New Orleans Public Library
|Administrations of the Mayors of New Orleans|
Henry C. Deming (1815-1872)
Henry Champion Deming, lawyer, was born at Colchester, Conn., May 23, 1815, a son of General David and Abigail who served in the battle of Bunker Hill, Long Island and Stony Point.|
He graduated at Yale College in 1836, after which he studied law at the Harvard Law School, and was graduated there in 1839. He commenced the practice of his profession in New York City, but in 1847 removed to Hartford, Conn., where he remained the rest of his life. He held many prominent state offices, serving in the lower house of the legislature, 1849-1850 and in 1859-1861, and was a member of the state senate in 1851. He was mayor of Hartford in 1854-58 and also in 1860-62.
He was married in Hartford, 1850, to Sarah, daughter of Laurent Clerc, who came to this country from France with Thomas H. Callandet in 1816, and with him inaugurated at Hartford, the education of the deaf mutes in the United States. Three sons and a daughter were born of this union.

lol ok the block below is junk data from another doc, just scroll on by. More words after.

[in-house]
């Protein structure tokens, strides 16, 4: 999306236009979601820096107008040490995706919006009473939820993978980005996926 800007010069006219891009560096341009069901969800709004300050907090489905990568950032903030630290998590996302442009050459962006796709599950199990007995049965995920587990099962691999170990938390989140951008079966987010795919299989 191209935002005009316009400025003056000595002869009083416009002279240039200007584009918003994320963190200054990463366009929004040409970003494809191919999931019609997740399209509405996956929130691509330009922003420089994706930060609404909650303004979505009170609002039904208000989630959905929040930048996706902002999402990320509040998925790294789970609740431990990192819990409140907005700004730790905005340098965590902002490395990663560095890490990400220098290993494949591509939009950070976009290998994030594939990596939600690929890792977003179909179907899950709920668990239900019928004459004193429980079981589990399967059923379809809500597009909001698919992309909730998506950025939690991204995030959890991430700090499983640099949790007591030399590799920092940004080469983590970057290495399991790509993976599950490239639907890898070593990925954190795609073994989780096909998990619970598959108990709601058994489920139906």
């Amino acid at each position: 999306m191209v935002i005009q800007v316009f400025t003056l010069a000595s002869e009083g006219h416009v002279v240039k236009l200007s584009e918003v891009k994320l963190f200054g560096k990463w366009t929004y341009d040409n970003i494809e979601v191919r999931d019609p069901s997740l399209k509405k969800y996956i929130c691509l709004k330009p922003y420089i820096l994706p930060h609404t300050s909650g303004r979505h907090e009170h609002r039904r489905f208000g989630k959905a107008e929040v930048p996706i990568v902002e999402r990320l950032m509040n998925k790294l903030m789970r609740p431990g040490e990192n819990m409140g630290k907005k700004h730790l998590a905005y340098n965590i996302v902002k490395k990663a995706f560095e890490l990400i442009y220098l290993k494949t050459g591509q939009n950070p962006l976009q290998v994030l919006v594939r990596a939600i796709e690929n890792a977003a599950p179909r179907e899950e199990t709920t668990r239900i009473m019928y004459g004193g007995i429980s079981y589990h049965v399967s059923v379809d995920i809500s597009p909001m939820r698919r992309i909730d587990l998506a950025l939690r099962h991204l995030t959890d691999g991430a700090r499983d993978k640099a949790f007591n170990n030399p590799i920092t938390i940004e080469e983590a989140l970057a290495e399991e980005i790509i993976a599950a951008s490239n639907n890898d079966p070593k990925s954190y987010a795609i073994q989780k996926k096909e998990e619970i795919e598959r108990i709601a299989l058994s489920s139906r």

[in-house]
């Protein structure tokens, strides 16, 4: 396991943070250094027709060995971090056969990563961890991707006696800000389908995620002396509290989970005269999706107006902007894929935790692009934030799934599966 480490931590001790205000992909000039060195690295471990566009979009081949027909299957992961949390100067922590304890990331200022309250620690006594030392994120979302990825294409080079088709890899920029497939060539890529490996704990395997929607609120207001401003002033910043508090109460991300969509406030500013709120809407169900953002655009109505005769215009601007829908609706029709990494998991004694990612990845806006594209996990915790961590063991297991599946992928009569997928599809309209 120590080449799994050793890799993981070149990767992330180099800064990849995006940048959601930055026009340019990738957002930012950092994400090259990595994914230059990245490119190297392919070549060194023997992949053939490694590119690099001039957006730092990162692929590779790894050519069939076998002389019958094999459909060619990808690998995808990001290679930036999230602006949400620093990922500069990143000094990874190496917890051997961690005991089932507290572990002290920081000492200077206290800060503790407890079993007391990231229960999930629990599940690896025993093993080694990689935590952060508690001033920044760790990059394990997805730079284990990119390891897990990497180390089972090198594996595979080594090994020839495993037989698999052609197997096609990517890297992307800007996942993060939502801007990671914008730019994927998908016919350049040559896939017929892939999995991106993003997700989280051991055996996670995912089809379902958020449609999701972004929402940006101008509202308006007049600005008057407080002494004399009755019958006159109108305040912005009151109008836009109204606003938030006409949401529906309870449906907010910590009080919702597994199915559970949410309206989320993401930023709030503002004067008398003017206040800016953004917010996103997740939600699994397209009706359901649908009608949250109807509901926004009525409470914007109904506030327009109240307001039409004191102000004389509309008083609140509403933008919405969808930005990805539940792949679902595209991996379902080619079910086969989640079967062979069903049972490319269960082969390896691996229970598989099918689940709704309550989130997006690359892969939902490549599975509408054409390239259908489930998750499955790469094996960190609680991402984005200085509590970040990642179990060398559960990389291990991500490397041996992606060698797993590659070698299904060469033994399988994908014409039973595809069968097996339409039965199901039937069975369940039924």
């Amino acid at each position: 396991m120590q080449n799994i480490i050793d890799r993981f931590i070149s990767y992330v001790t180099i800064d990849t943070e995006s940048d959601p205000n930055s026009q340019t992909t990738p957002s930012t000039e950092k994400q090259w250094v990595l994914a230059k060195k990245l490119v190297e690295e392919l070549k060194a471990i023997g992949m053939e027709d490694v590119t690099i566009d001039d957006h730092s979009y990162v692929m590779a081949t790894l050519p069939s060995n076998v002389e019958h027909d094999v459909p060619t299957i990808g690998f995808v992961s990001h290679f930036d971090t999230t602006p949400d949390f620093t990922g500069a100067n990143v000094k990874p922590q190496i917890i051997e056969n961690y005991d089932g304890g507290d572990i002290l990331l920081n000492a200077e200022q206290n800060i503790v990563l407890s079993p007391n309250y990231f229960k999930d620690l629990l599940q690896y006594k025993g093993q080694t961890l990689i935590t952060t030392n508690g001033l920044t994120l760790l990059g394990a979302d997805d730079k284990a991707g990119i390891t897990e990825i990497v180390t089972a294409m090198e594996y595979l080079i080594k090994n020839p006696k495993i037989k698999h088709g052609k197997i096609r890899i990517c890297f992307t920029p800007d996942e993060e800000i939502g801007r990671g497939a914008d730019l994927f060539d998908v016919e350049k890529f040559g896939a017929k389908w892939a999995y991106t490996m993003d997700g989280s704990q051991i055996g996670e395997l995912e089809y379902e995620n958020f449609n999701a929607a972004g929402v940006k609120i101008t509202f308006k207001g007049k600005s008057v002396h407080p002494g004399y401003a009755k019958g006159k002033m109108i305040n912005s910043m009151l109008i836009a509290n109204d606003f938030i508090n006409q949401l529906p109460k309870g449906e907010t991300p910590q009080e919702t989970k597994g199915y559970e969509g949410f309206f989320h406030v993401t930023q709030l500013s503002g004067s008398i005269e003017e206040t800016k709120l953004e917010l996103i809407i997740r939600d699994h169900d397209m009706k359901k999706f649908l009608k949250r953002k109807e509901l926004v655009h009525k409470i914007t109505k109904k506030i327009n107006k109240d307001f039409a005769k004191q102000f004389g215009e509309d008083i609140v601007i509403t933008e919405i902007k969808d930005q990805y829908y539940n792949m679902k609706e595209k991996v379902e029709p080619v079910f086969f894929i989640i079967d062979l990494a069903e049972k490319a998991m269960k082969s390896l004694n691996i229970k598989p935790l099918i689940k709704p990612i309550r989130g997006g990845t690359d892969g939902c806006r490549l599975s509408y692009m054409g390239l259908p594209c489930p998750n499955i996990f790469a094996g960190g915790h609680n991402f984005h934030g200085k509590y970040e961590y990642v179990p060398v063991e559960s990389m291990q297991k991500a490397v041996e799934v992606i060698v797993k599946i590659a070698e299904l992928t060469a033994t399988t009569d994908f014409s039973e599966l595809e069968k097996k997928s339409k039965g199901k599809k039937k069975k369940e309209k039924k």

During the war between the States he became colonel of the 12th Connecticut volunteers infantry, serving in Louisiana. Colonel Deming was on detached duty, acting as major of New Orleans from October 1862 to January 1863. His term was purely clerical and advisory and was too brief too permit any definite policy. He then resigned from the army, returned to Hartford, Connecticut, and was elected to Congress, as a Republican.
Deming is remembered in New Orleans in connection with Butler’s notorious “Woman Order.” H was walking with Farragut in full uniform through the streets of the city when some unknown person, presumably a woman, emptied a can of dirty water over the two officers. It is said it was this offense among others, that led Butler to issue the order.
He was a man of broad culture and refined tastes, and spent a large part of his time in literary and journalistic employments. He edited the “New World,” a literary weekly, in New York City, also a eulogy of Abraham Lincoln (1865) and “Life of U. S. Grant” (1868) of whom he was strong friend and admirer.
He was married a second time at Hartford, 1871, to Mrs. Annie Wilson Jullson, who survived him.
He died in Hartford, Conn., October 9, 1872.
|Members of the Deming Administration|
October 2, 1862-January 30, 1863
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